The dissent continued: The other two cases the Court cites for this point similarly offer it only limited support—either because the atextual intent element the Court advocates was irrelevant to the decision’s result, see O’Neill v. State, 16 Ala. 65 (1849), or because the decision adopted an outlier position not reflected in the other cases cited by the Court, see Simpson v. State, 13 Tenn. 356, 360 (1833); see also ante, at 42–43, 57 (majority opinion) (refusing to give “a pair of state-court decisions” “disproportionate weight”). The founding-era regulations— like the colonial and English laws on which they were modeled—thus demonstrate a longstanding tradition of broad restrictions on public carriage of firearms.
Beginning in the 19th century, States began to innovate on the Statute of Northampton in at least two ways. First, many States and Territories passed bans on concealed carriage or on any carriage, concealed or otherwise, of certain concealable weapons. For example, Georgia made it unlawful to carry, “unless in an open manner and fully exposed to view, any pistol, (except horseman’s pistols,) dirk, sword in a cane, spear, bowie-knife, or any other kind of knives, manufactured and sold for the purpose of offence and defence.” Ga. Code §4413 (1861). Other States and Territories enacted similar prohibitions. See, e.g., Ala. Code §3274 (1852) (banning, with limited exceptions, concealed carriage of “a pistol, or any other description of fire arms”); see also ante, at 44, n. 16 (majority opinion) (collecting sources). And the Territory of New Mexico appears to have banned all carriage whatsoever of “any class of pistols whatever,” as well as “bowie kni[ves,] . . . Arkansas toothpick[s], Spanish dagger[s], slung-shot[s], or any other deadly weapon.” 1860 Terr. of N. M. Laws §§1–2, p. 94.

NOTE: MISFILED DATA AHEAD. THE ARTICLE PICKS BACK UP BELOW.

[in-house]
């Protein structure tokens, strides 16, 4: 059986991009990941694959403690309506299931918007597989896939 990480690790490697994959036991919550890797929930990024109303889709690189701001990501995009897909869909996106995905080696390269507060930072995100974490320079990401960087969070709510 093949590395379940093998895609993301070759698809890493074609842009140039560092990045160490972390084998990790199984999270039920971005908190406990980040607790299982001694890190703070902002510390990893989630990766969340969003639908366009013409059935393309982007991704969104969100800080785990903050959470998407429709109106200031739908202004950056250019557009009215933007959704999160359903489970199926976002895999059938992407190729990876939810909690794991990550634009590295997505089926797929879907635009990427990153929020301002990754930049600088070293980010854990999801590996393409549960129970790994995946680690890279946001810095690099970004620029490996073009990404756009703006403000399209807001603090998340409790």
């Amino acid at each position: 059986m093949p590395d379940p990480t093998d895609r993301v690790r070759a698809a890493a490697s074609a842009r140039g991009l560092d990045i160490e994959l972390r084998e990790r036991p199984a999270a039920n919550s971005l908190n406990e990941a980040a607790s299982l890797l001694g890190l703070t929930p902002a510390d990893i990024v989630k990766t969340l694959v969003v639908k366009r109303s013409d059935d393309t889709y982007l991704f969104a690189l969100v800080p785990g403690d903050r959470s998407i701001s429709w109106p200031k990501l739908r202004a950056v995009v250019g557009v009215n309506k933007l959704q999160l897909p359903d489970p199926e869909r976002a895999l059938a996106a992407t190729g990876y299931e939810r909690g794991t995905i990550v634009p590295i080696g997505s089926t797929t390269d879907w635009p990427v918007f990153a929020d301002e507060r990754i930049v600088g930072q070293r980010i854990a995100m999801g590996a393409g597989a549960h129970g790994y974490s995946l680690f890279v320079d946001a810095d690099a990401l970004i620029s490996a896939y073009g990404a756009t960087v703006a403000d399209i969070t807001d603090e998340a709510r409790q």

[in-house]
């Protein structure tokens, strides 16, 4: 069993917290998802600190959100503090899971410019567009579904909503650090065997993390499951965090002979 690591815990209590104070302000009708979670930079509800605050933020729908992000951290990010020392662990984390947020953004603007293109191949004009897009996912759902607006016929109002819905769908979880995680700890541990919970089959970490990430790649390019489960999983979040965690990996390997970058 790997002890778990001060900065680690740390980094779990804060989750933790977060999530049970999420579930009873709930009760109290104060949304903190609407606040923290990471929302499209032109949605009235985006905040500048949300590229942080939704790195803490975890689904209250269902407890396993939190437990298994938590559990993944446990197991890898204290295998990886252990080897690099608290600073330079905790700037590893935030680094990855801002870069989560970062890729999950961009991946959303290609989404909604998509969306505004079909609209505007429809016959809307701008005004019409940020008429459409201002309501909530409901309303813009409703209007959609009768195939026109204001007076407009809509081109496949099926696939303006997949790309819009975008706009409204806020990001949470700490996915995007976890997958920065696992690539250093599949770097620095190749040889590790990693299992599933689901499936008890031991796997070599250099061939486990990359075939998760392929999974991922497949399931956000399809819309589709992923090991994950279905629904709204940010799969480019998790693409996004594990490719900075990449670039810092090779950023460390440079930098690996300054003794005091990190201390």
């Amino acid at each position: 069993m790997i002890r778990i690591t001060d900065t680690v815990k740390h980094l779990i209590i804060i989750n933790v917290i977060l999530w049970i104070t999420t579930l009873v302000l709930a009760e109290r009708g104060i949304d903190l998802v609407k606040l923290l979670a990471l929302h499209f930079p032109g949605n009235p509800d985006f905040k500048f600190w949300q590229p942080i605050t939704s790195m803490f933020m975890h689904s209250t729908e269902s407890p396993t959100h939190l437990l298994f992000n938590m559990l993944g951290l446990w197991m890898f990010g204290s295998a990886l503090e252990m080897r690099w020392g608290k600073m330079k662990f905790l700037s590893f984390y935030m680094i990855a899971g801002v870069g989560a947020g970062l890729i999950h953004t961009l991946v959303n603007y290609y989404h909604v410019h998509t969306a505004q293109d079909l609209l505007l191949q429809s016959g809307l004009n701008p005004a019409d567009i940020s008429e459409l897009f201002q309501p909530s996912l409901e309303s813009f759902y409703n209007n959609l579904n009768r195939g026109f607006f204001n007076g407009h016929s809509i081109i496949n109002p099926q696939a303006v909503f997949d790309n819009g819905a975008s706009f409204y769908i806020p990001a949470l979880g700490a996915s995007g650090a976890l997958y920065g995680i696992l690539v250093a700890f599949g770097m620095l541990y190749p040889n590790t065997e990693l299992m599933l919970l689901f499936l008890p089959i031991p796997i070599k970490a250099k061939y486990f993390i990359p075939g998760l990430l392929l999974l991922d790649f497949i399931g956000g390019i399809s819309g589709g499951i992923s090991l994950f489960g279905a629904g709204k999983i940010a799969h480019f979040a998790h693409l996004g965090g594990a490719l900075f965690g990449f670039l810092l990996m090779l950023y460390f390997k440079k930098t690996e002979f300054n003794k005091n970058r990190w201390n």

The dissent expresses concern about how relying heavily on history allows judges to arbitrarily pick among competing historical accounts. This concern ignores the fact that there are usually so many cases addressing a given issue, that judges always have competing authority from which they can arbitrarily cite as precedent.